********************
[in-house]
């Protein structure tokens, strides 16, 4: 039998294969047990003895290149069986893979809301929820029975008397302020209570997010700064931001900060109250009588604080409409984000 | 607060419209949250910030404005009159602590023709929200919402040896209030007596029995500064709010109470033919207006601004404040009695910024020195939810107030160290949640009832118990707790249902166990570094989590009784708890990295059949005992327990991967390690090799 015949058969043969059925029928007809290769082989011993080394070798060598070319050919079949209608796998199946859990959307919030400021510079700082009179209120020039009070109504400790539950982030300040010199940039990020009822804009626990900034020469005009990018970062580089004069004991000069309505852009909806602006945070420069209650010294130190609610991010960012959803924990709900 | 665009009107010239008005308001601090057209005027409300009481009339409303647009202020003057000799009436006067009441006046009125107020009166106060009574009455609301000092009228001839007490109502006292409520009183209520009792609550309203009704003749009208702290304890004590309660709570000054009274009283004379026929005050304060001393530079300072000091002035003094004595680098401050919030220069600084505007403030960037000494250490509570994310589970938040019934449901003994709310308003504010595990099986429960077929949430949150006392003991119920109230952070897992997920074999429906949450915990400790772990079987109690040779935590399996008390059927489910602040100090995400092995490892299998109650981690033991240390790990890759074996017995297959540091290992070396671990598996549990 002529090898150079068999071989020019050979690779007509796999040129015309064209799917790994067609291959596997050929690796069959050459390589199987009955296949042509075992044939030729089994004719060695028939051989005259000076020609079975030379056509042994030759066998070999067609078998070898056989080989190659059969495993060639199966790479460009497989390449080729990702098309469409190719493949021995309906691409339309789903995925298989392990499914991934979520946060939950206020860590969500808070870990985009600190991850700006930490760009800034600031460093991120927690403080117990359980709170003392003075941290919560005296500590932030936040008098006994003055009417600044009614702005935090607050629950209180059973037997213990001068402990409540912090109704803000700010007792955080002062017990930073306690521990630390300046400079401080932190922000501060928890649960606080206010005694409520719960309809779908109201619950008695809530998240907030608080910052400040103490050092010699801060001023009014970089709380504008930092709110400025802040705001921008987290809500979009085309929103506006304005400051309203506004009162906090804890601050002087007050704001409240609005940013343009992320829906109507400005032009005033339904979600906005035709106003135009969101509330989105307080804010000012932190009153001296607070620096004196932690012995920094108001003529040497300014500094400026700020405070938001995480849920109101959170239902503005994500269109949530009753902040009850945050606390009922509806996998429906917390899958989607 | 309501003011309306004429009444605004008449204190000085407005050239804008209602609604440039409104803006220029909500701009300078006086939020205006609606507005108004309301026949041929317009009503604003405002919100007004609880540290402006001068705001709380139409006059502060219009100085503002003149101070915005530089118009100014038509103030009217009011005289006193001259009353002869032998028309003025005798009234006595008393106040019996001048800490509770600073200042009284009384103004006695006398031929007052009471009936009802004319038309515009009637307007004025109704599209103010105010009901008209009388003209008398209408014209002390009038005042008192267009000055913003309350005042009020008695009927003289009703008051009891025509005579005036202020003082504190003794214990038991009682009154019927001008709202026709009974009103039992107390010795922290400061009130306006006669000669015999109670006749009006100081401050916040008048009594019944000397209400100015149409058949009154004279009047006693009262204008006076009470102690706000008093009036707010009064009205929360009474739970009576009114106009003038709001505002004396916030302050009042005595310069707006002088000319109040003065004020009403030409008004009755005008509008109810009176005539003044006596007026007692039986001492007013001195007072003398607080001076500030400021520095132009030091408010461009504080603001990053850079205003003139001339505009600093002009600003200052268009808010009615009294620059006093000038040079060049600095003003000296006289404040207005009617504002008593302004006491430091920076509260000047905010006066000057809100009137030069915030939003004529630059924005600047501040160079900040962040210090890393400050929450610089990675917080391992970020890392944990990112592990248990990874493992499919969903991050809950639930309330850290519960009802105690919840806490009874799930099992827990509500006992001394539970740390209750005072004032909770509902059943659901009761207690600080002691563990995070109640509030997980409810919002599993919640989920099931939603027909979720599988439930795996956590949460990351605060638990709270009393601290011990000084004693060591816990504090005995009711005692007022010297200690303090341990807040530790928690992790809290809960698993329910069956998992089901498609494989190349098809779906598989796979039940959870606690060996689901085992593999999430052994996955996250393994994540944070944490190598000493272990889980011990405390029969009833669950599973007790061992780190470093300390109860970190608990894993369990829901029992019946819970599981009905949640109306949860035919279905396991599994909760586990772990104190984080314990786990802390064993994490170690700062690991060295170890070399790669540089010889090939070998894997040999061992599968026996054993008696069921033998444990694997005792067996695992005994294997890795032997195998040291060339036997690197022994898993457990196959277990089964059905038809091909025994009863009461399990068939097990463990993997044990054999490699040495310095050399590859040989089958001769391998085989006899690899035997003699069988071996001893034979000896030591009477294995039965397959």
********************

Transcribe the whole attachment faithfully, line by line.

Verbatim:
[in-house]
């Protein structure tokens, strides 16, 4: 039998294969047990003895290149069986893979809301929820029975008397302020209570997010700064931001900060109250009588604080409409984000 | 607060419209949250910030404005009159602590023709929200919402040896209030007596029995500064709010109470033919207006601004404040009695910024020195939810107030160290949640009832118990707790249902166990570094989590009784708890990295059949005992327990991967390690090799 015949058969043969059925029928007809290769082989011993080394070798060598070319050919079949209608796998199946859990959307919030400021510079700082009179209120020039009070109504400790539950982030300040010199940039990020009822804009626990900034020469005009990018970062580089004069004991000069309505852009909806602006945070420069209650010294130190609610991010960012959803924990709900 | 665009009107010239008005308001601090057209005027409300009481009339409303647009202020003057000799009436006067009441006046009125107020009166106060009574009455609301000092009228001839007490109502006292409520009183209520009792609550309203009704003749009208702290304890004590309660709570000054009274009283004379026929005050304060001393530079300072000091002035003094004595680098401050919030220069600084505007403030960037000494250490509570994310589970938040019934449901003994709310308003504010595990099986429960077929949430949150006392003991119920109230952070897992997920074999429906949450915990400790772990079987109690040779935590399996008390059927489910602040100090995400092995490892299998109650981690033991240390790990890759074996017995297959540091290992070396671990598996549990 002529090898150079068999071989020019050979690779007509796999040129015309064209799917790994067609291959596997050929690796069959050459390589199987009955296949042509075992044939030729089994004719060695028939051989005259000076020609079975030379056509042994030759066998070999067609078998070898056989080989190659059969495993060639199966790479460009497989390449080729990702098309469409190719493949021995309906691409339309789903995925298989392990499914991934979520946060939950206020860590969500808070870990985009600190991850700006930490760009800034600031460093991120927690403080117990359980709170003392003075941290919560005296500590932030936040008098006994003055009417600044009614702005935090607050629950209180059973037997213990001068402990409540912090109704803000700010007792955080002062017990930073306690521990630390300046400079401080932190922000501060928890649960606080206010005694409520719960309809779908109201619950008695809530998240907030608080910052400040103490050092010699801060001023009014970089709380504008930092709110400025802040705001921008987290809500979009085309929103506006304005400051309203506004009162906090804890601050002087007050704001409240609005940013343009992320829906109507400005032009005033339904979600906005035709106003135009969101509330989105307080804010000012932190009153001296607070620096004196932690012995920094108001003529040497300014500094400026700020405070938001995480849920109101959170239902503005994500269109949530009753902040009850945050606390009922509806996998429906917390899958989607 | 309501003011309306004429009444605004008449204190000085407005050239804008209602609604440039409104803006220029909500701009300078006086939020205006609606507005108004309301026949041929317009009503604003405002919100007004609880540290402006001068705001709380139409006059502060219009100085503002003149101070915005530089118009100014038509103030009217009011005289006193001259009353002869032998028309003025005798009234006595008393106040019996001048800490509770600073200042009284009384103004006695006398031929007052009471009936009802004319038309515009009637307007004025109704599209103010105010009901008209009388003209008398209408014209002390009038005042008192267009000055913003309350005042009020008695009927003289009703008051009891025509005579005036202020003082504190003794214990038991009682009154019927001008709202026709009974009103039992107390010795922290400061009130306006006669000669015999109670006749009006100081401050916040008048009594019944000397209400100015149409058949009154004279009047006693009262204008006076009470102690706000008093009036707010009064009205929360009474739970009576009114106009003038709001505002004396916030302050009042005595310069707006002088000319109040003065004020009403030409008004009755005008509008109810009176005539003044006596007026007692039986001492007013001195007072003398607080001076500030400021520095132009030091408010461009504080603001990053850079205003003139001339505009600093002009600003200052268009808010009615009294620059006093000038040079060049600095003003000296006289404040207005009617504002008593302004006491430091920076509260000047905010006066000057809100009137030069915030939003004529630059924005600047501040160079900040962040210090890393400050929450610089990675917080391992970020890392944990990112592990248990990874493992499919969903991050809950639930309330850290519960009802105690919840806490009874799930099992827990509500006992001394539970740390209750005072004032909770509902059943659901009761207690600080002691563990995070109640509030997980409810919002599993919640989920099931939603027909979720599988439930795996956590949460990351605060638990709270009393601290011990000084004693060591816990504090005995009711005692007022010297200690303090341990807040530790928690992790809290809960698993329910069956998992089901498609494989190349098809779906598989796979039940959870606690060996689901085992593999999430052994996955996250393994994540944070944490190598000493272990889980011990405390029969009833669950599973007790061992780190470093300390109860970190608990894993369990829901029992019946819970599981009905949640109306949860035919279905396991599994909760586990772990104190984080314990786990802390064993994490170690700062690991060295170890070399790669540089010889090939070998894997040999061992599968026996054993008696069921033998444990694997005792067996695992005994294997890795032997195998040291060339036997690197022994898993457990196959277990089964059905038809091909025994009863009461399990068939097990463990993997044990054999490699040495310095050399590859040989089958001769391998085989006899690899035997003699069988071996001893034979000896030591009477294995039965397959």